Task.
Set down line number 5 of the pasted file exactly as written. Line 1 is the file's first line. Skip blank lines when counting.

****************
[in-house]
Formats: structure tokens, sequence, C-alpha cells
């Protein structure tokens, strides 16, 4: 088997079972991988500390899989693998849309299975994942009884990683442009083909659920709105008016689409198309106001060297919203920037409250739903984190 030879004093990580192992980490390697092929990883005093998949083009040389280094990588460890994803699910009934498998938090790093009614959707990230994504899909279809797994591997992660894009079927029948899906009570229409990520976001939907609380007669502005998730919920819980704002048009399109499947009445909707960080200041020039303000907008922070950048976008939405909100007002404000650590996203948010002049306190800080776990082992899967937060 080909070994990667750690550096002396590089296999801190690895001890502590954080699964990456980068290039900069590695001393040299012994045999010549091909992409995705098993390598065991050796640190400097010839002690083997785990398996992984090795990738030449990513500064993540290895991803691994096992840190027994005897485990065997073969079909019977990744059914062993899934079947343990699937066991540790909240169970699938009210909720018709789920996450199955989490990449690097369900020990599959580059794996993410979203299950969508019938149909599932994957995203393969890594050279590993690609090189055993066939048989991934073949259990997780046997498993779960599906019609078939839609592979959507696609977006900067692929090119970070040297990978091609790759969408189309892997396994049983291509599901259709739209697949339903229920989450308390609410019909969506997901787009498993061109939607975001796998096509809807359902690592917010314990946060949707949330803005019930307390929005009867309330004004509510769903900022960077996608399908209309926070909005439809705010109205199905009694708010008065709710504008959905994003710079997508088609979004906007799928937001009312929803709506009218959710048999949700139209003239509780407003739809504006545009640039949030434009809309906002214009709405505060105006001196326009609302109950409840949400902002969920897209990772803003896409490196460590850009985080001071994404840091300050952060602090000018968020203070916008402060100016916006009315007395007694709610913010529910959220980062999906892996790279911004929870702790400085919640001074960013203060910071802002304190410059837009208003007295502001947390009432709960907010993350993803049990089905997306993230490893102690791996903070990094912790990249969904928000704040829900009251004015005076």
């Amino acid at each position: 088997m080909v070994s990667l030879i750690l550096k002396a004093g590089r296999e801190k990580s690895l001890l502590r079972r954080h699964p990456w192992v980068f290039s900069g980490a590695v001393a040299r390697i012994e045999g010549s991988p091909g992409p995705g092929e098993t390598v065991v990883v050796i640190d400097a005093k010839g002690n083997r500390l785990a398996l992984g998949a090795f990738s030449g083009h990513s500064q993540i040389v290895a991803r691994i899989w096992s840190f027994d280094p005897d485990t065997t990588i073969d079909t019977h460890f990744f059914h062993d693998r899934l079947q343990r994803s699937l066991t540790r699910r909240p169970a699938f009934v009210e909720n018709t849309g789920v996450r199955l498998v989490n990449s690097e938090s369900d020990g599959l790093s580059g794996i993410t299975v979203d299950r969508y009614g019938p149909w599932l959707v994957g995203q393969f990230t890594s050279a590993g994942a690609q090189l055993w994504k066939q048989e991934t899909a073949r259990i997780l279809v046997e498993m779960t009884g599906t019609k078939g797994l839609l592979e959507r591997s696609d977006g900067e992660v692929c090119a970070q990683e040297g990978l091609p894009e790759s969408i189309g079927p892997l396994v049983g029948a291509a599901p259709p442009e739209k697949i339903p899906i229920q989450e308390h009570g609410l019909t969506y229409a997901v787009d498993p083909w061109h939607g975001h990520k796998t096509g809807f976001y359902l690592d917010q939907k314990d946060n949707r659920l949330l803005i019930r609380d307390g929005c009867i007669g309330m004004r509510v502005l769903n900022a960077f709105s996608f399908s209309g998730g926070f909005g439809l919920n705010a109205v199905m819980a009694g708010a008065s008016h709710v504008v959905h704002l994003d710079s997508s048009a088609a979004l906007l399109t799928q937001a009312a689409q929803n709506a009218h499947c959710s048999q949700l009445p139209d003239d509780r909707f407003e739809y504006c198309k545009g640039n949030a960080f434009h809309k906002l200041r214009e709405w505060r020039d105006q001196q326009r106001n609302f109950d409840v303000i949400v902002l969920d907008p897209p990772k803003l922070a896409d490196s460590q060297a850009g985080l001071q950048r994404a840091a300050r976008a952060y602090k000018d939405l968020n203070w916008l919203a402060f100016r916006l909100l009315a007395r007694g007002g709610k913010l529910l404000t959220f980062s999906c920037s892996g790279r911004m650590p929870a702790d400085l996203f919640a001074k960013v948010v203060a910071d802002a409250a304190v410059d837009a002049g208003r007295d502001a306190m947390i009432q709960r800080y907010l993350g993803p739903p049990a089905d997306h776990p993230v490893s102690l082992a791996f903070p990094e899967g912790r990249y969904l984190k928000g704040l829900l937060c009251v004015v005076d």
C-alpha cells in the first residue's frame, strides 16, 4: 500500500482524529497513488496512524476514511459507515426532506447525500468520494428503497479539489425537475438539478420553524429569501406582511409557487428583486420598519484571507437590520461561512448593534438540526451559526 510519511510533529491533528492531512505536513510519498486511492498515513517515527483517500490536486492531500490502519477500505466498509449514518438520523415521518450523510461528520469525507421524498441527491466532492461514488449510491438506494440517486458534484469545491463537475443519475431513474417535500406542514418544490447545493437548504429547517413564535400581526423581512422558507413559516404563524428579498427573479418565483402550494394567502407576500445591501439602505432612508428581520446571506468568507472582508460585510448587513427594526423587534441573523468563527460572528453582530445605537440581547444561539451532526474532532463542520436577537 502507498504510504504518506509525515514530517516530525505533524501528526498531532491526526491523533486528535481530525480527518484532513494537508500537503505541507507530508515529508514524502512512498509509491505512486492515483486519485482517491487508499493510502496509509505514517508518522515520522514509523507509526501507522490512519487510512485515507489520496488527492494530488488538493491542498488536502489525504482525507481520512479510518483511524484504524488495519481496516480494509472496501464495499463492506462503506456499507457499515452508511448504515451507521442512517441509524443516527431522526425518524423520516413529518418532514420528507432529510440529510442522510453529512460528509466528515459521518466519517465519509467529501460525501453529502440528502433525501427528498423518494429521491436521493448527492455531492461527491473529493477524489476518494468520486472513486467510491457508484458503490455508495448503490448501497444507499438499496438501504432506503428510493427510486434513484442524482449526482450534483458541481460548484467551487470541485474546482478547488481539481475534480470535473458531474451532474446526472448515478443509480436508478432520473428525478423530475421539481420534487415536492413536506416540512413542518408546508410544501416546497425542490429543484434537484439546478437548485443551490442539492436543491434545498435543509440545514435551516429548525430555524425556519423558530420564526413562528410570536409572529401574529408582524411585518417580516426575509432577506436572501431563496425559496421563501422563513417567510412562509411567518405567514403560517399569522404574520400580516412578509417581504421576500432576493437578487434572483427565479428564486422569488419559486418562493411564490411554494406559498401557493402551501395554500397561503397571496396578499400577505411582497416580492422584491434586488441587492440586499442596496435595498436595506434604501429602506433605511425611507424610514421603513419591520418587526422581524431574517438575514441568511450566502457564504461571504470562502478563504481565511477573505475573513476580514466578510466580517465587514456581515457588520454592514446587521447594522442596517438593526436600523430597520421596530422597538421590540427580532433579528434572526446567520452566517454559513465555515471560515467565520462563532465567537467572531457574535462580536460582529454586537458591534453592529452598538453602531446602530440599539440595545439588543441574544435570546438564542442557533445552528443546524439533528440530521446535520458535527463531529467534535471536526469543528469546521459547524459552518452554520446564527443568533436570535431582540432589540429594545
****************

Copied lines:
C-alpha cells in the first residue's frame, strides 16, 4: 500500500482524529497513488496512524476514511459507515426532506447525500468520494428503497479539489425537475438539478420553524429569501406582511409557487428583486420598519484571507437590520461561512448593534438540526451559526 510519511510533529491533528492531512505536513510519498486511492498515513517515527483517500490536486492531500490502519477500505466498509449514518438520523415521518450523510461528520469525507421524498441527491466532492461514488449510491438506494440517486458534484469545491463537475443519475431513474417535500406542514418544490447545493437548504429547517413564535400581526423581512422558507413559516404563524428579498427573479418565483402550494394567502407576500445591501439602505432612508428581520446571506468568507472582508460585510448587513427594526423587534441573523468563527460572528453582530445605537440581547444561539451532526474532532463542520436577537 502507498504510504504518506509525515514530517516530525505533524501528526498531532491526526491523533486528535481530525480527518484532513494537508500537503505541507507530508515529508514524502512512498509509491505512486492515483486519485482517491487508499493510502496509509505514517508518522515520522514509523507509526501507522490512519487510512485515507489520496488527492494530488488538493491542498488536502489525504482525507481520512479510518483511524484504524488495519481496516480494509472496501464495499463492506462503506456499507457499515452508511448504515451507521442512517441509524443516527431522526425518524423520516413529518418532514420528507432529510440529510442522510453529512460528509466528515459521518466519517465519509467529501460525501453529502440528502433525501427528498423518494429521491436521493448527492455531492461527491473529493477524489476518494468520486472513486467510491457508484458503490455508495448503490448501497444507499438499496438501504432506503428510493427510486434513484442524482449526482450534483458541481460548484467551487470541485474546482478547488481539481475534480470535473458531474451532474446526472448515478443509480436508478432520473428525478423530475421539481420534487415536492413536506416540512413542518408546508410544501416546497425542490429543484434537484439546478437548485443551490442539492436543491434545498435543509440545514435551516429548525430555524425556519423558530420564526413562528410570536409572529401574529408582524411585518417580516426575509432577506436572501431563496425559496421563501422563513417567510412562509411567518405567514403560517399569522404574520400580516412578509417581504421576500432576493437578487434572483427565479428564486422569488419559486418562493411564490411554494406559498401557493402551501395554500397561503397571496396578499400577505411582497416580492422584491434586488441587492440586499442596496435595498436595506434604501429602506433605511425611507424610514421603513419591520418587526422581524431574517438575514441568511450566502457564504461571504470562502478563504481565511477573505475573513476580514466578510466580517465587514456581515457588520454592514446587521447594522442596517438593526436600523430597520421596530422597538421590540427580532433579528434572526446567520452566517454559513465555515471560515467565520462563532465567537467572531457574535462580536460582529454586537458591534453592529452598538453602531446602530440599539440595545439588543441574544435570546438564542442557533445552528443546524439533528440530521446535520458535527463531529467534535471536526469543528469546521459547524459552518452554520446564527443568533436570535431582540432589540429594545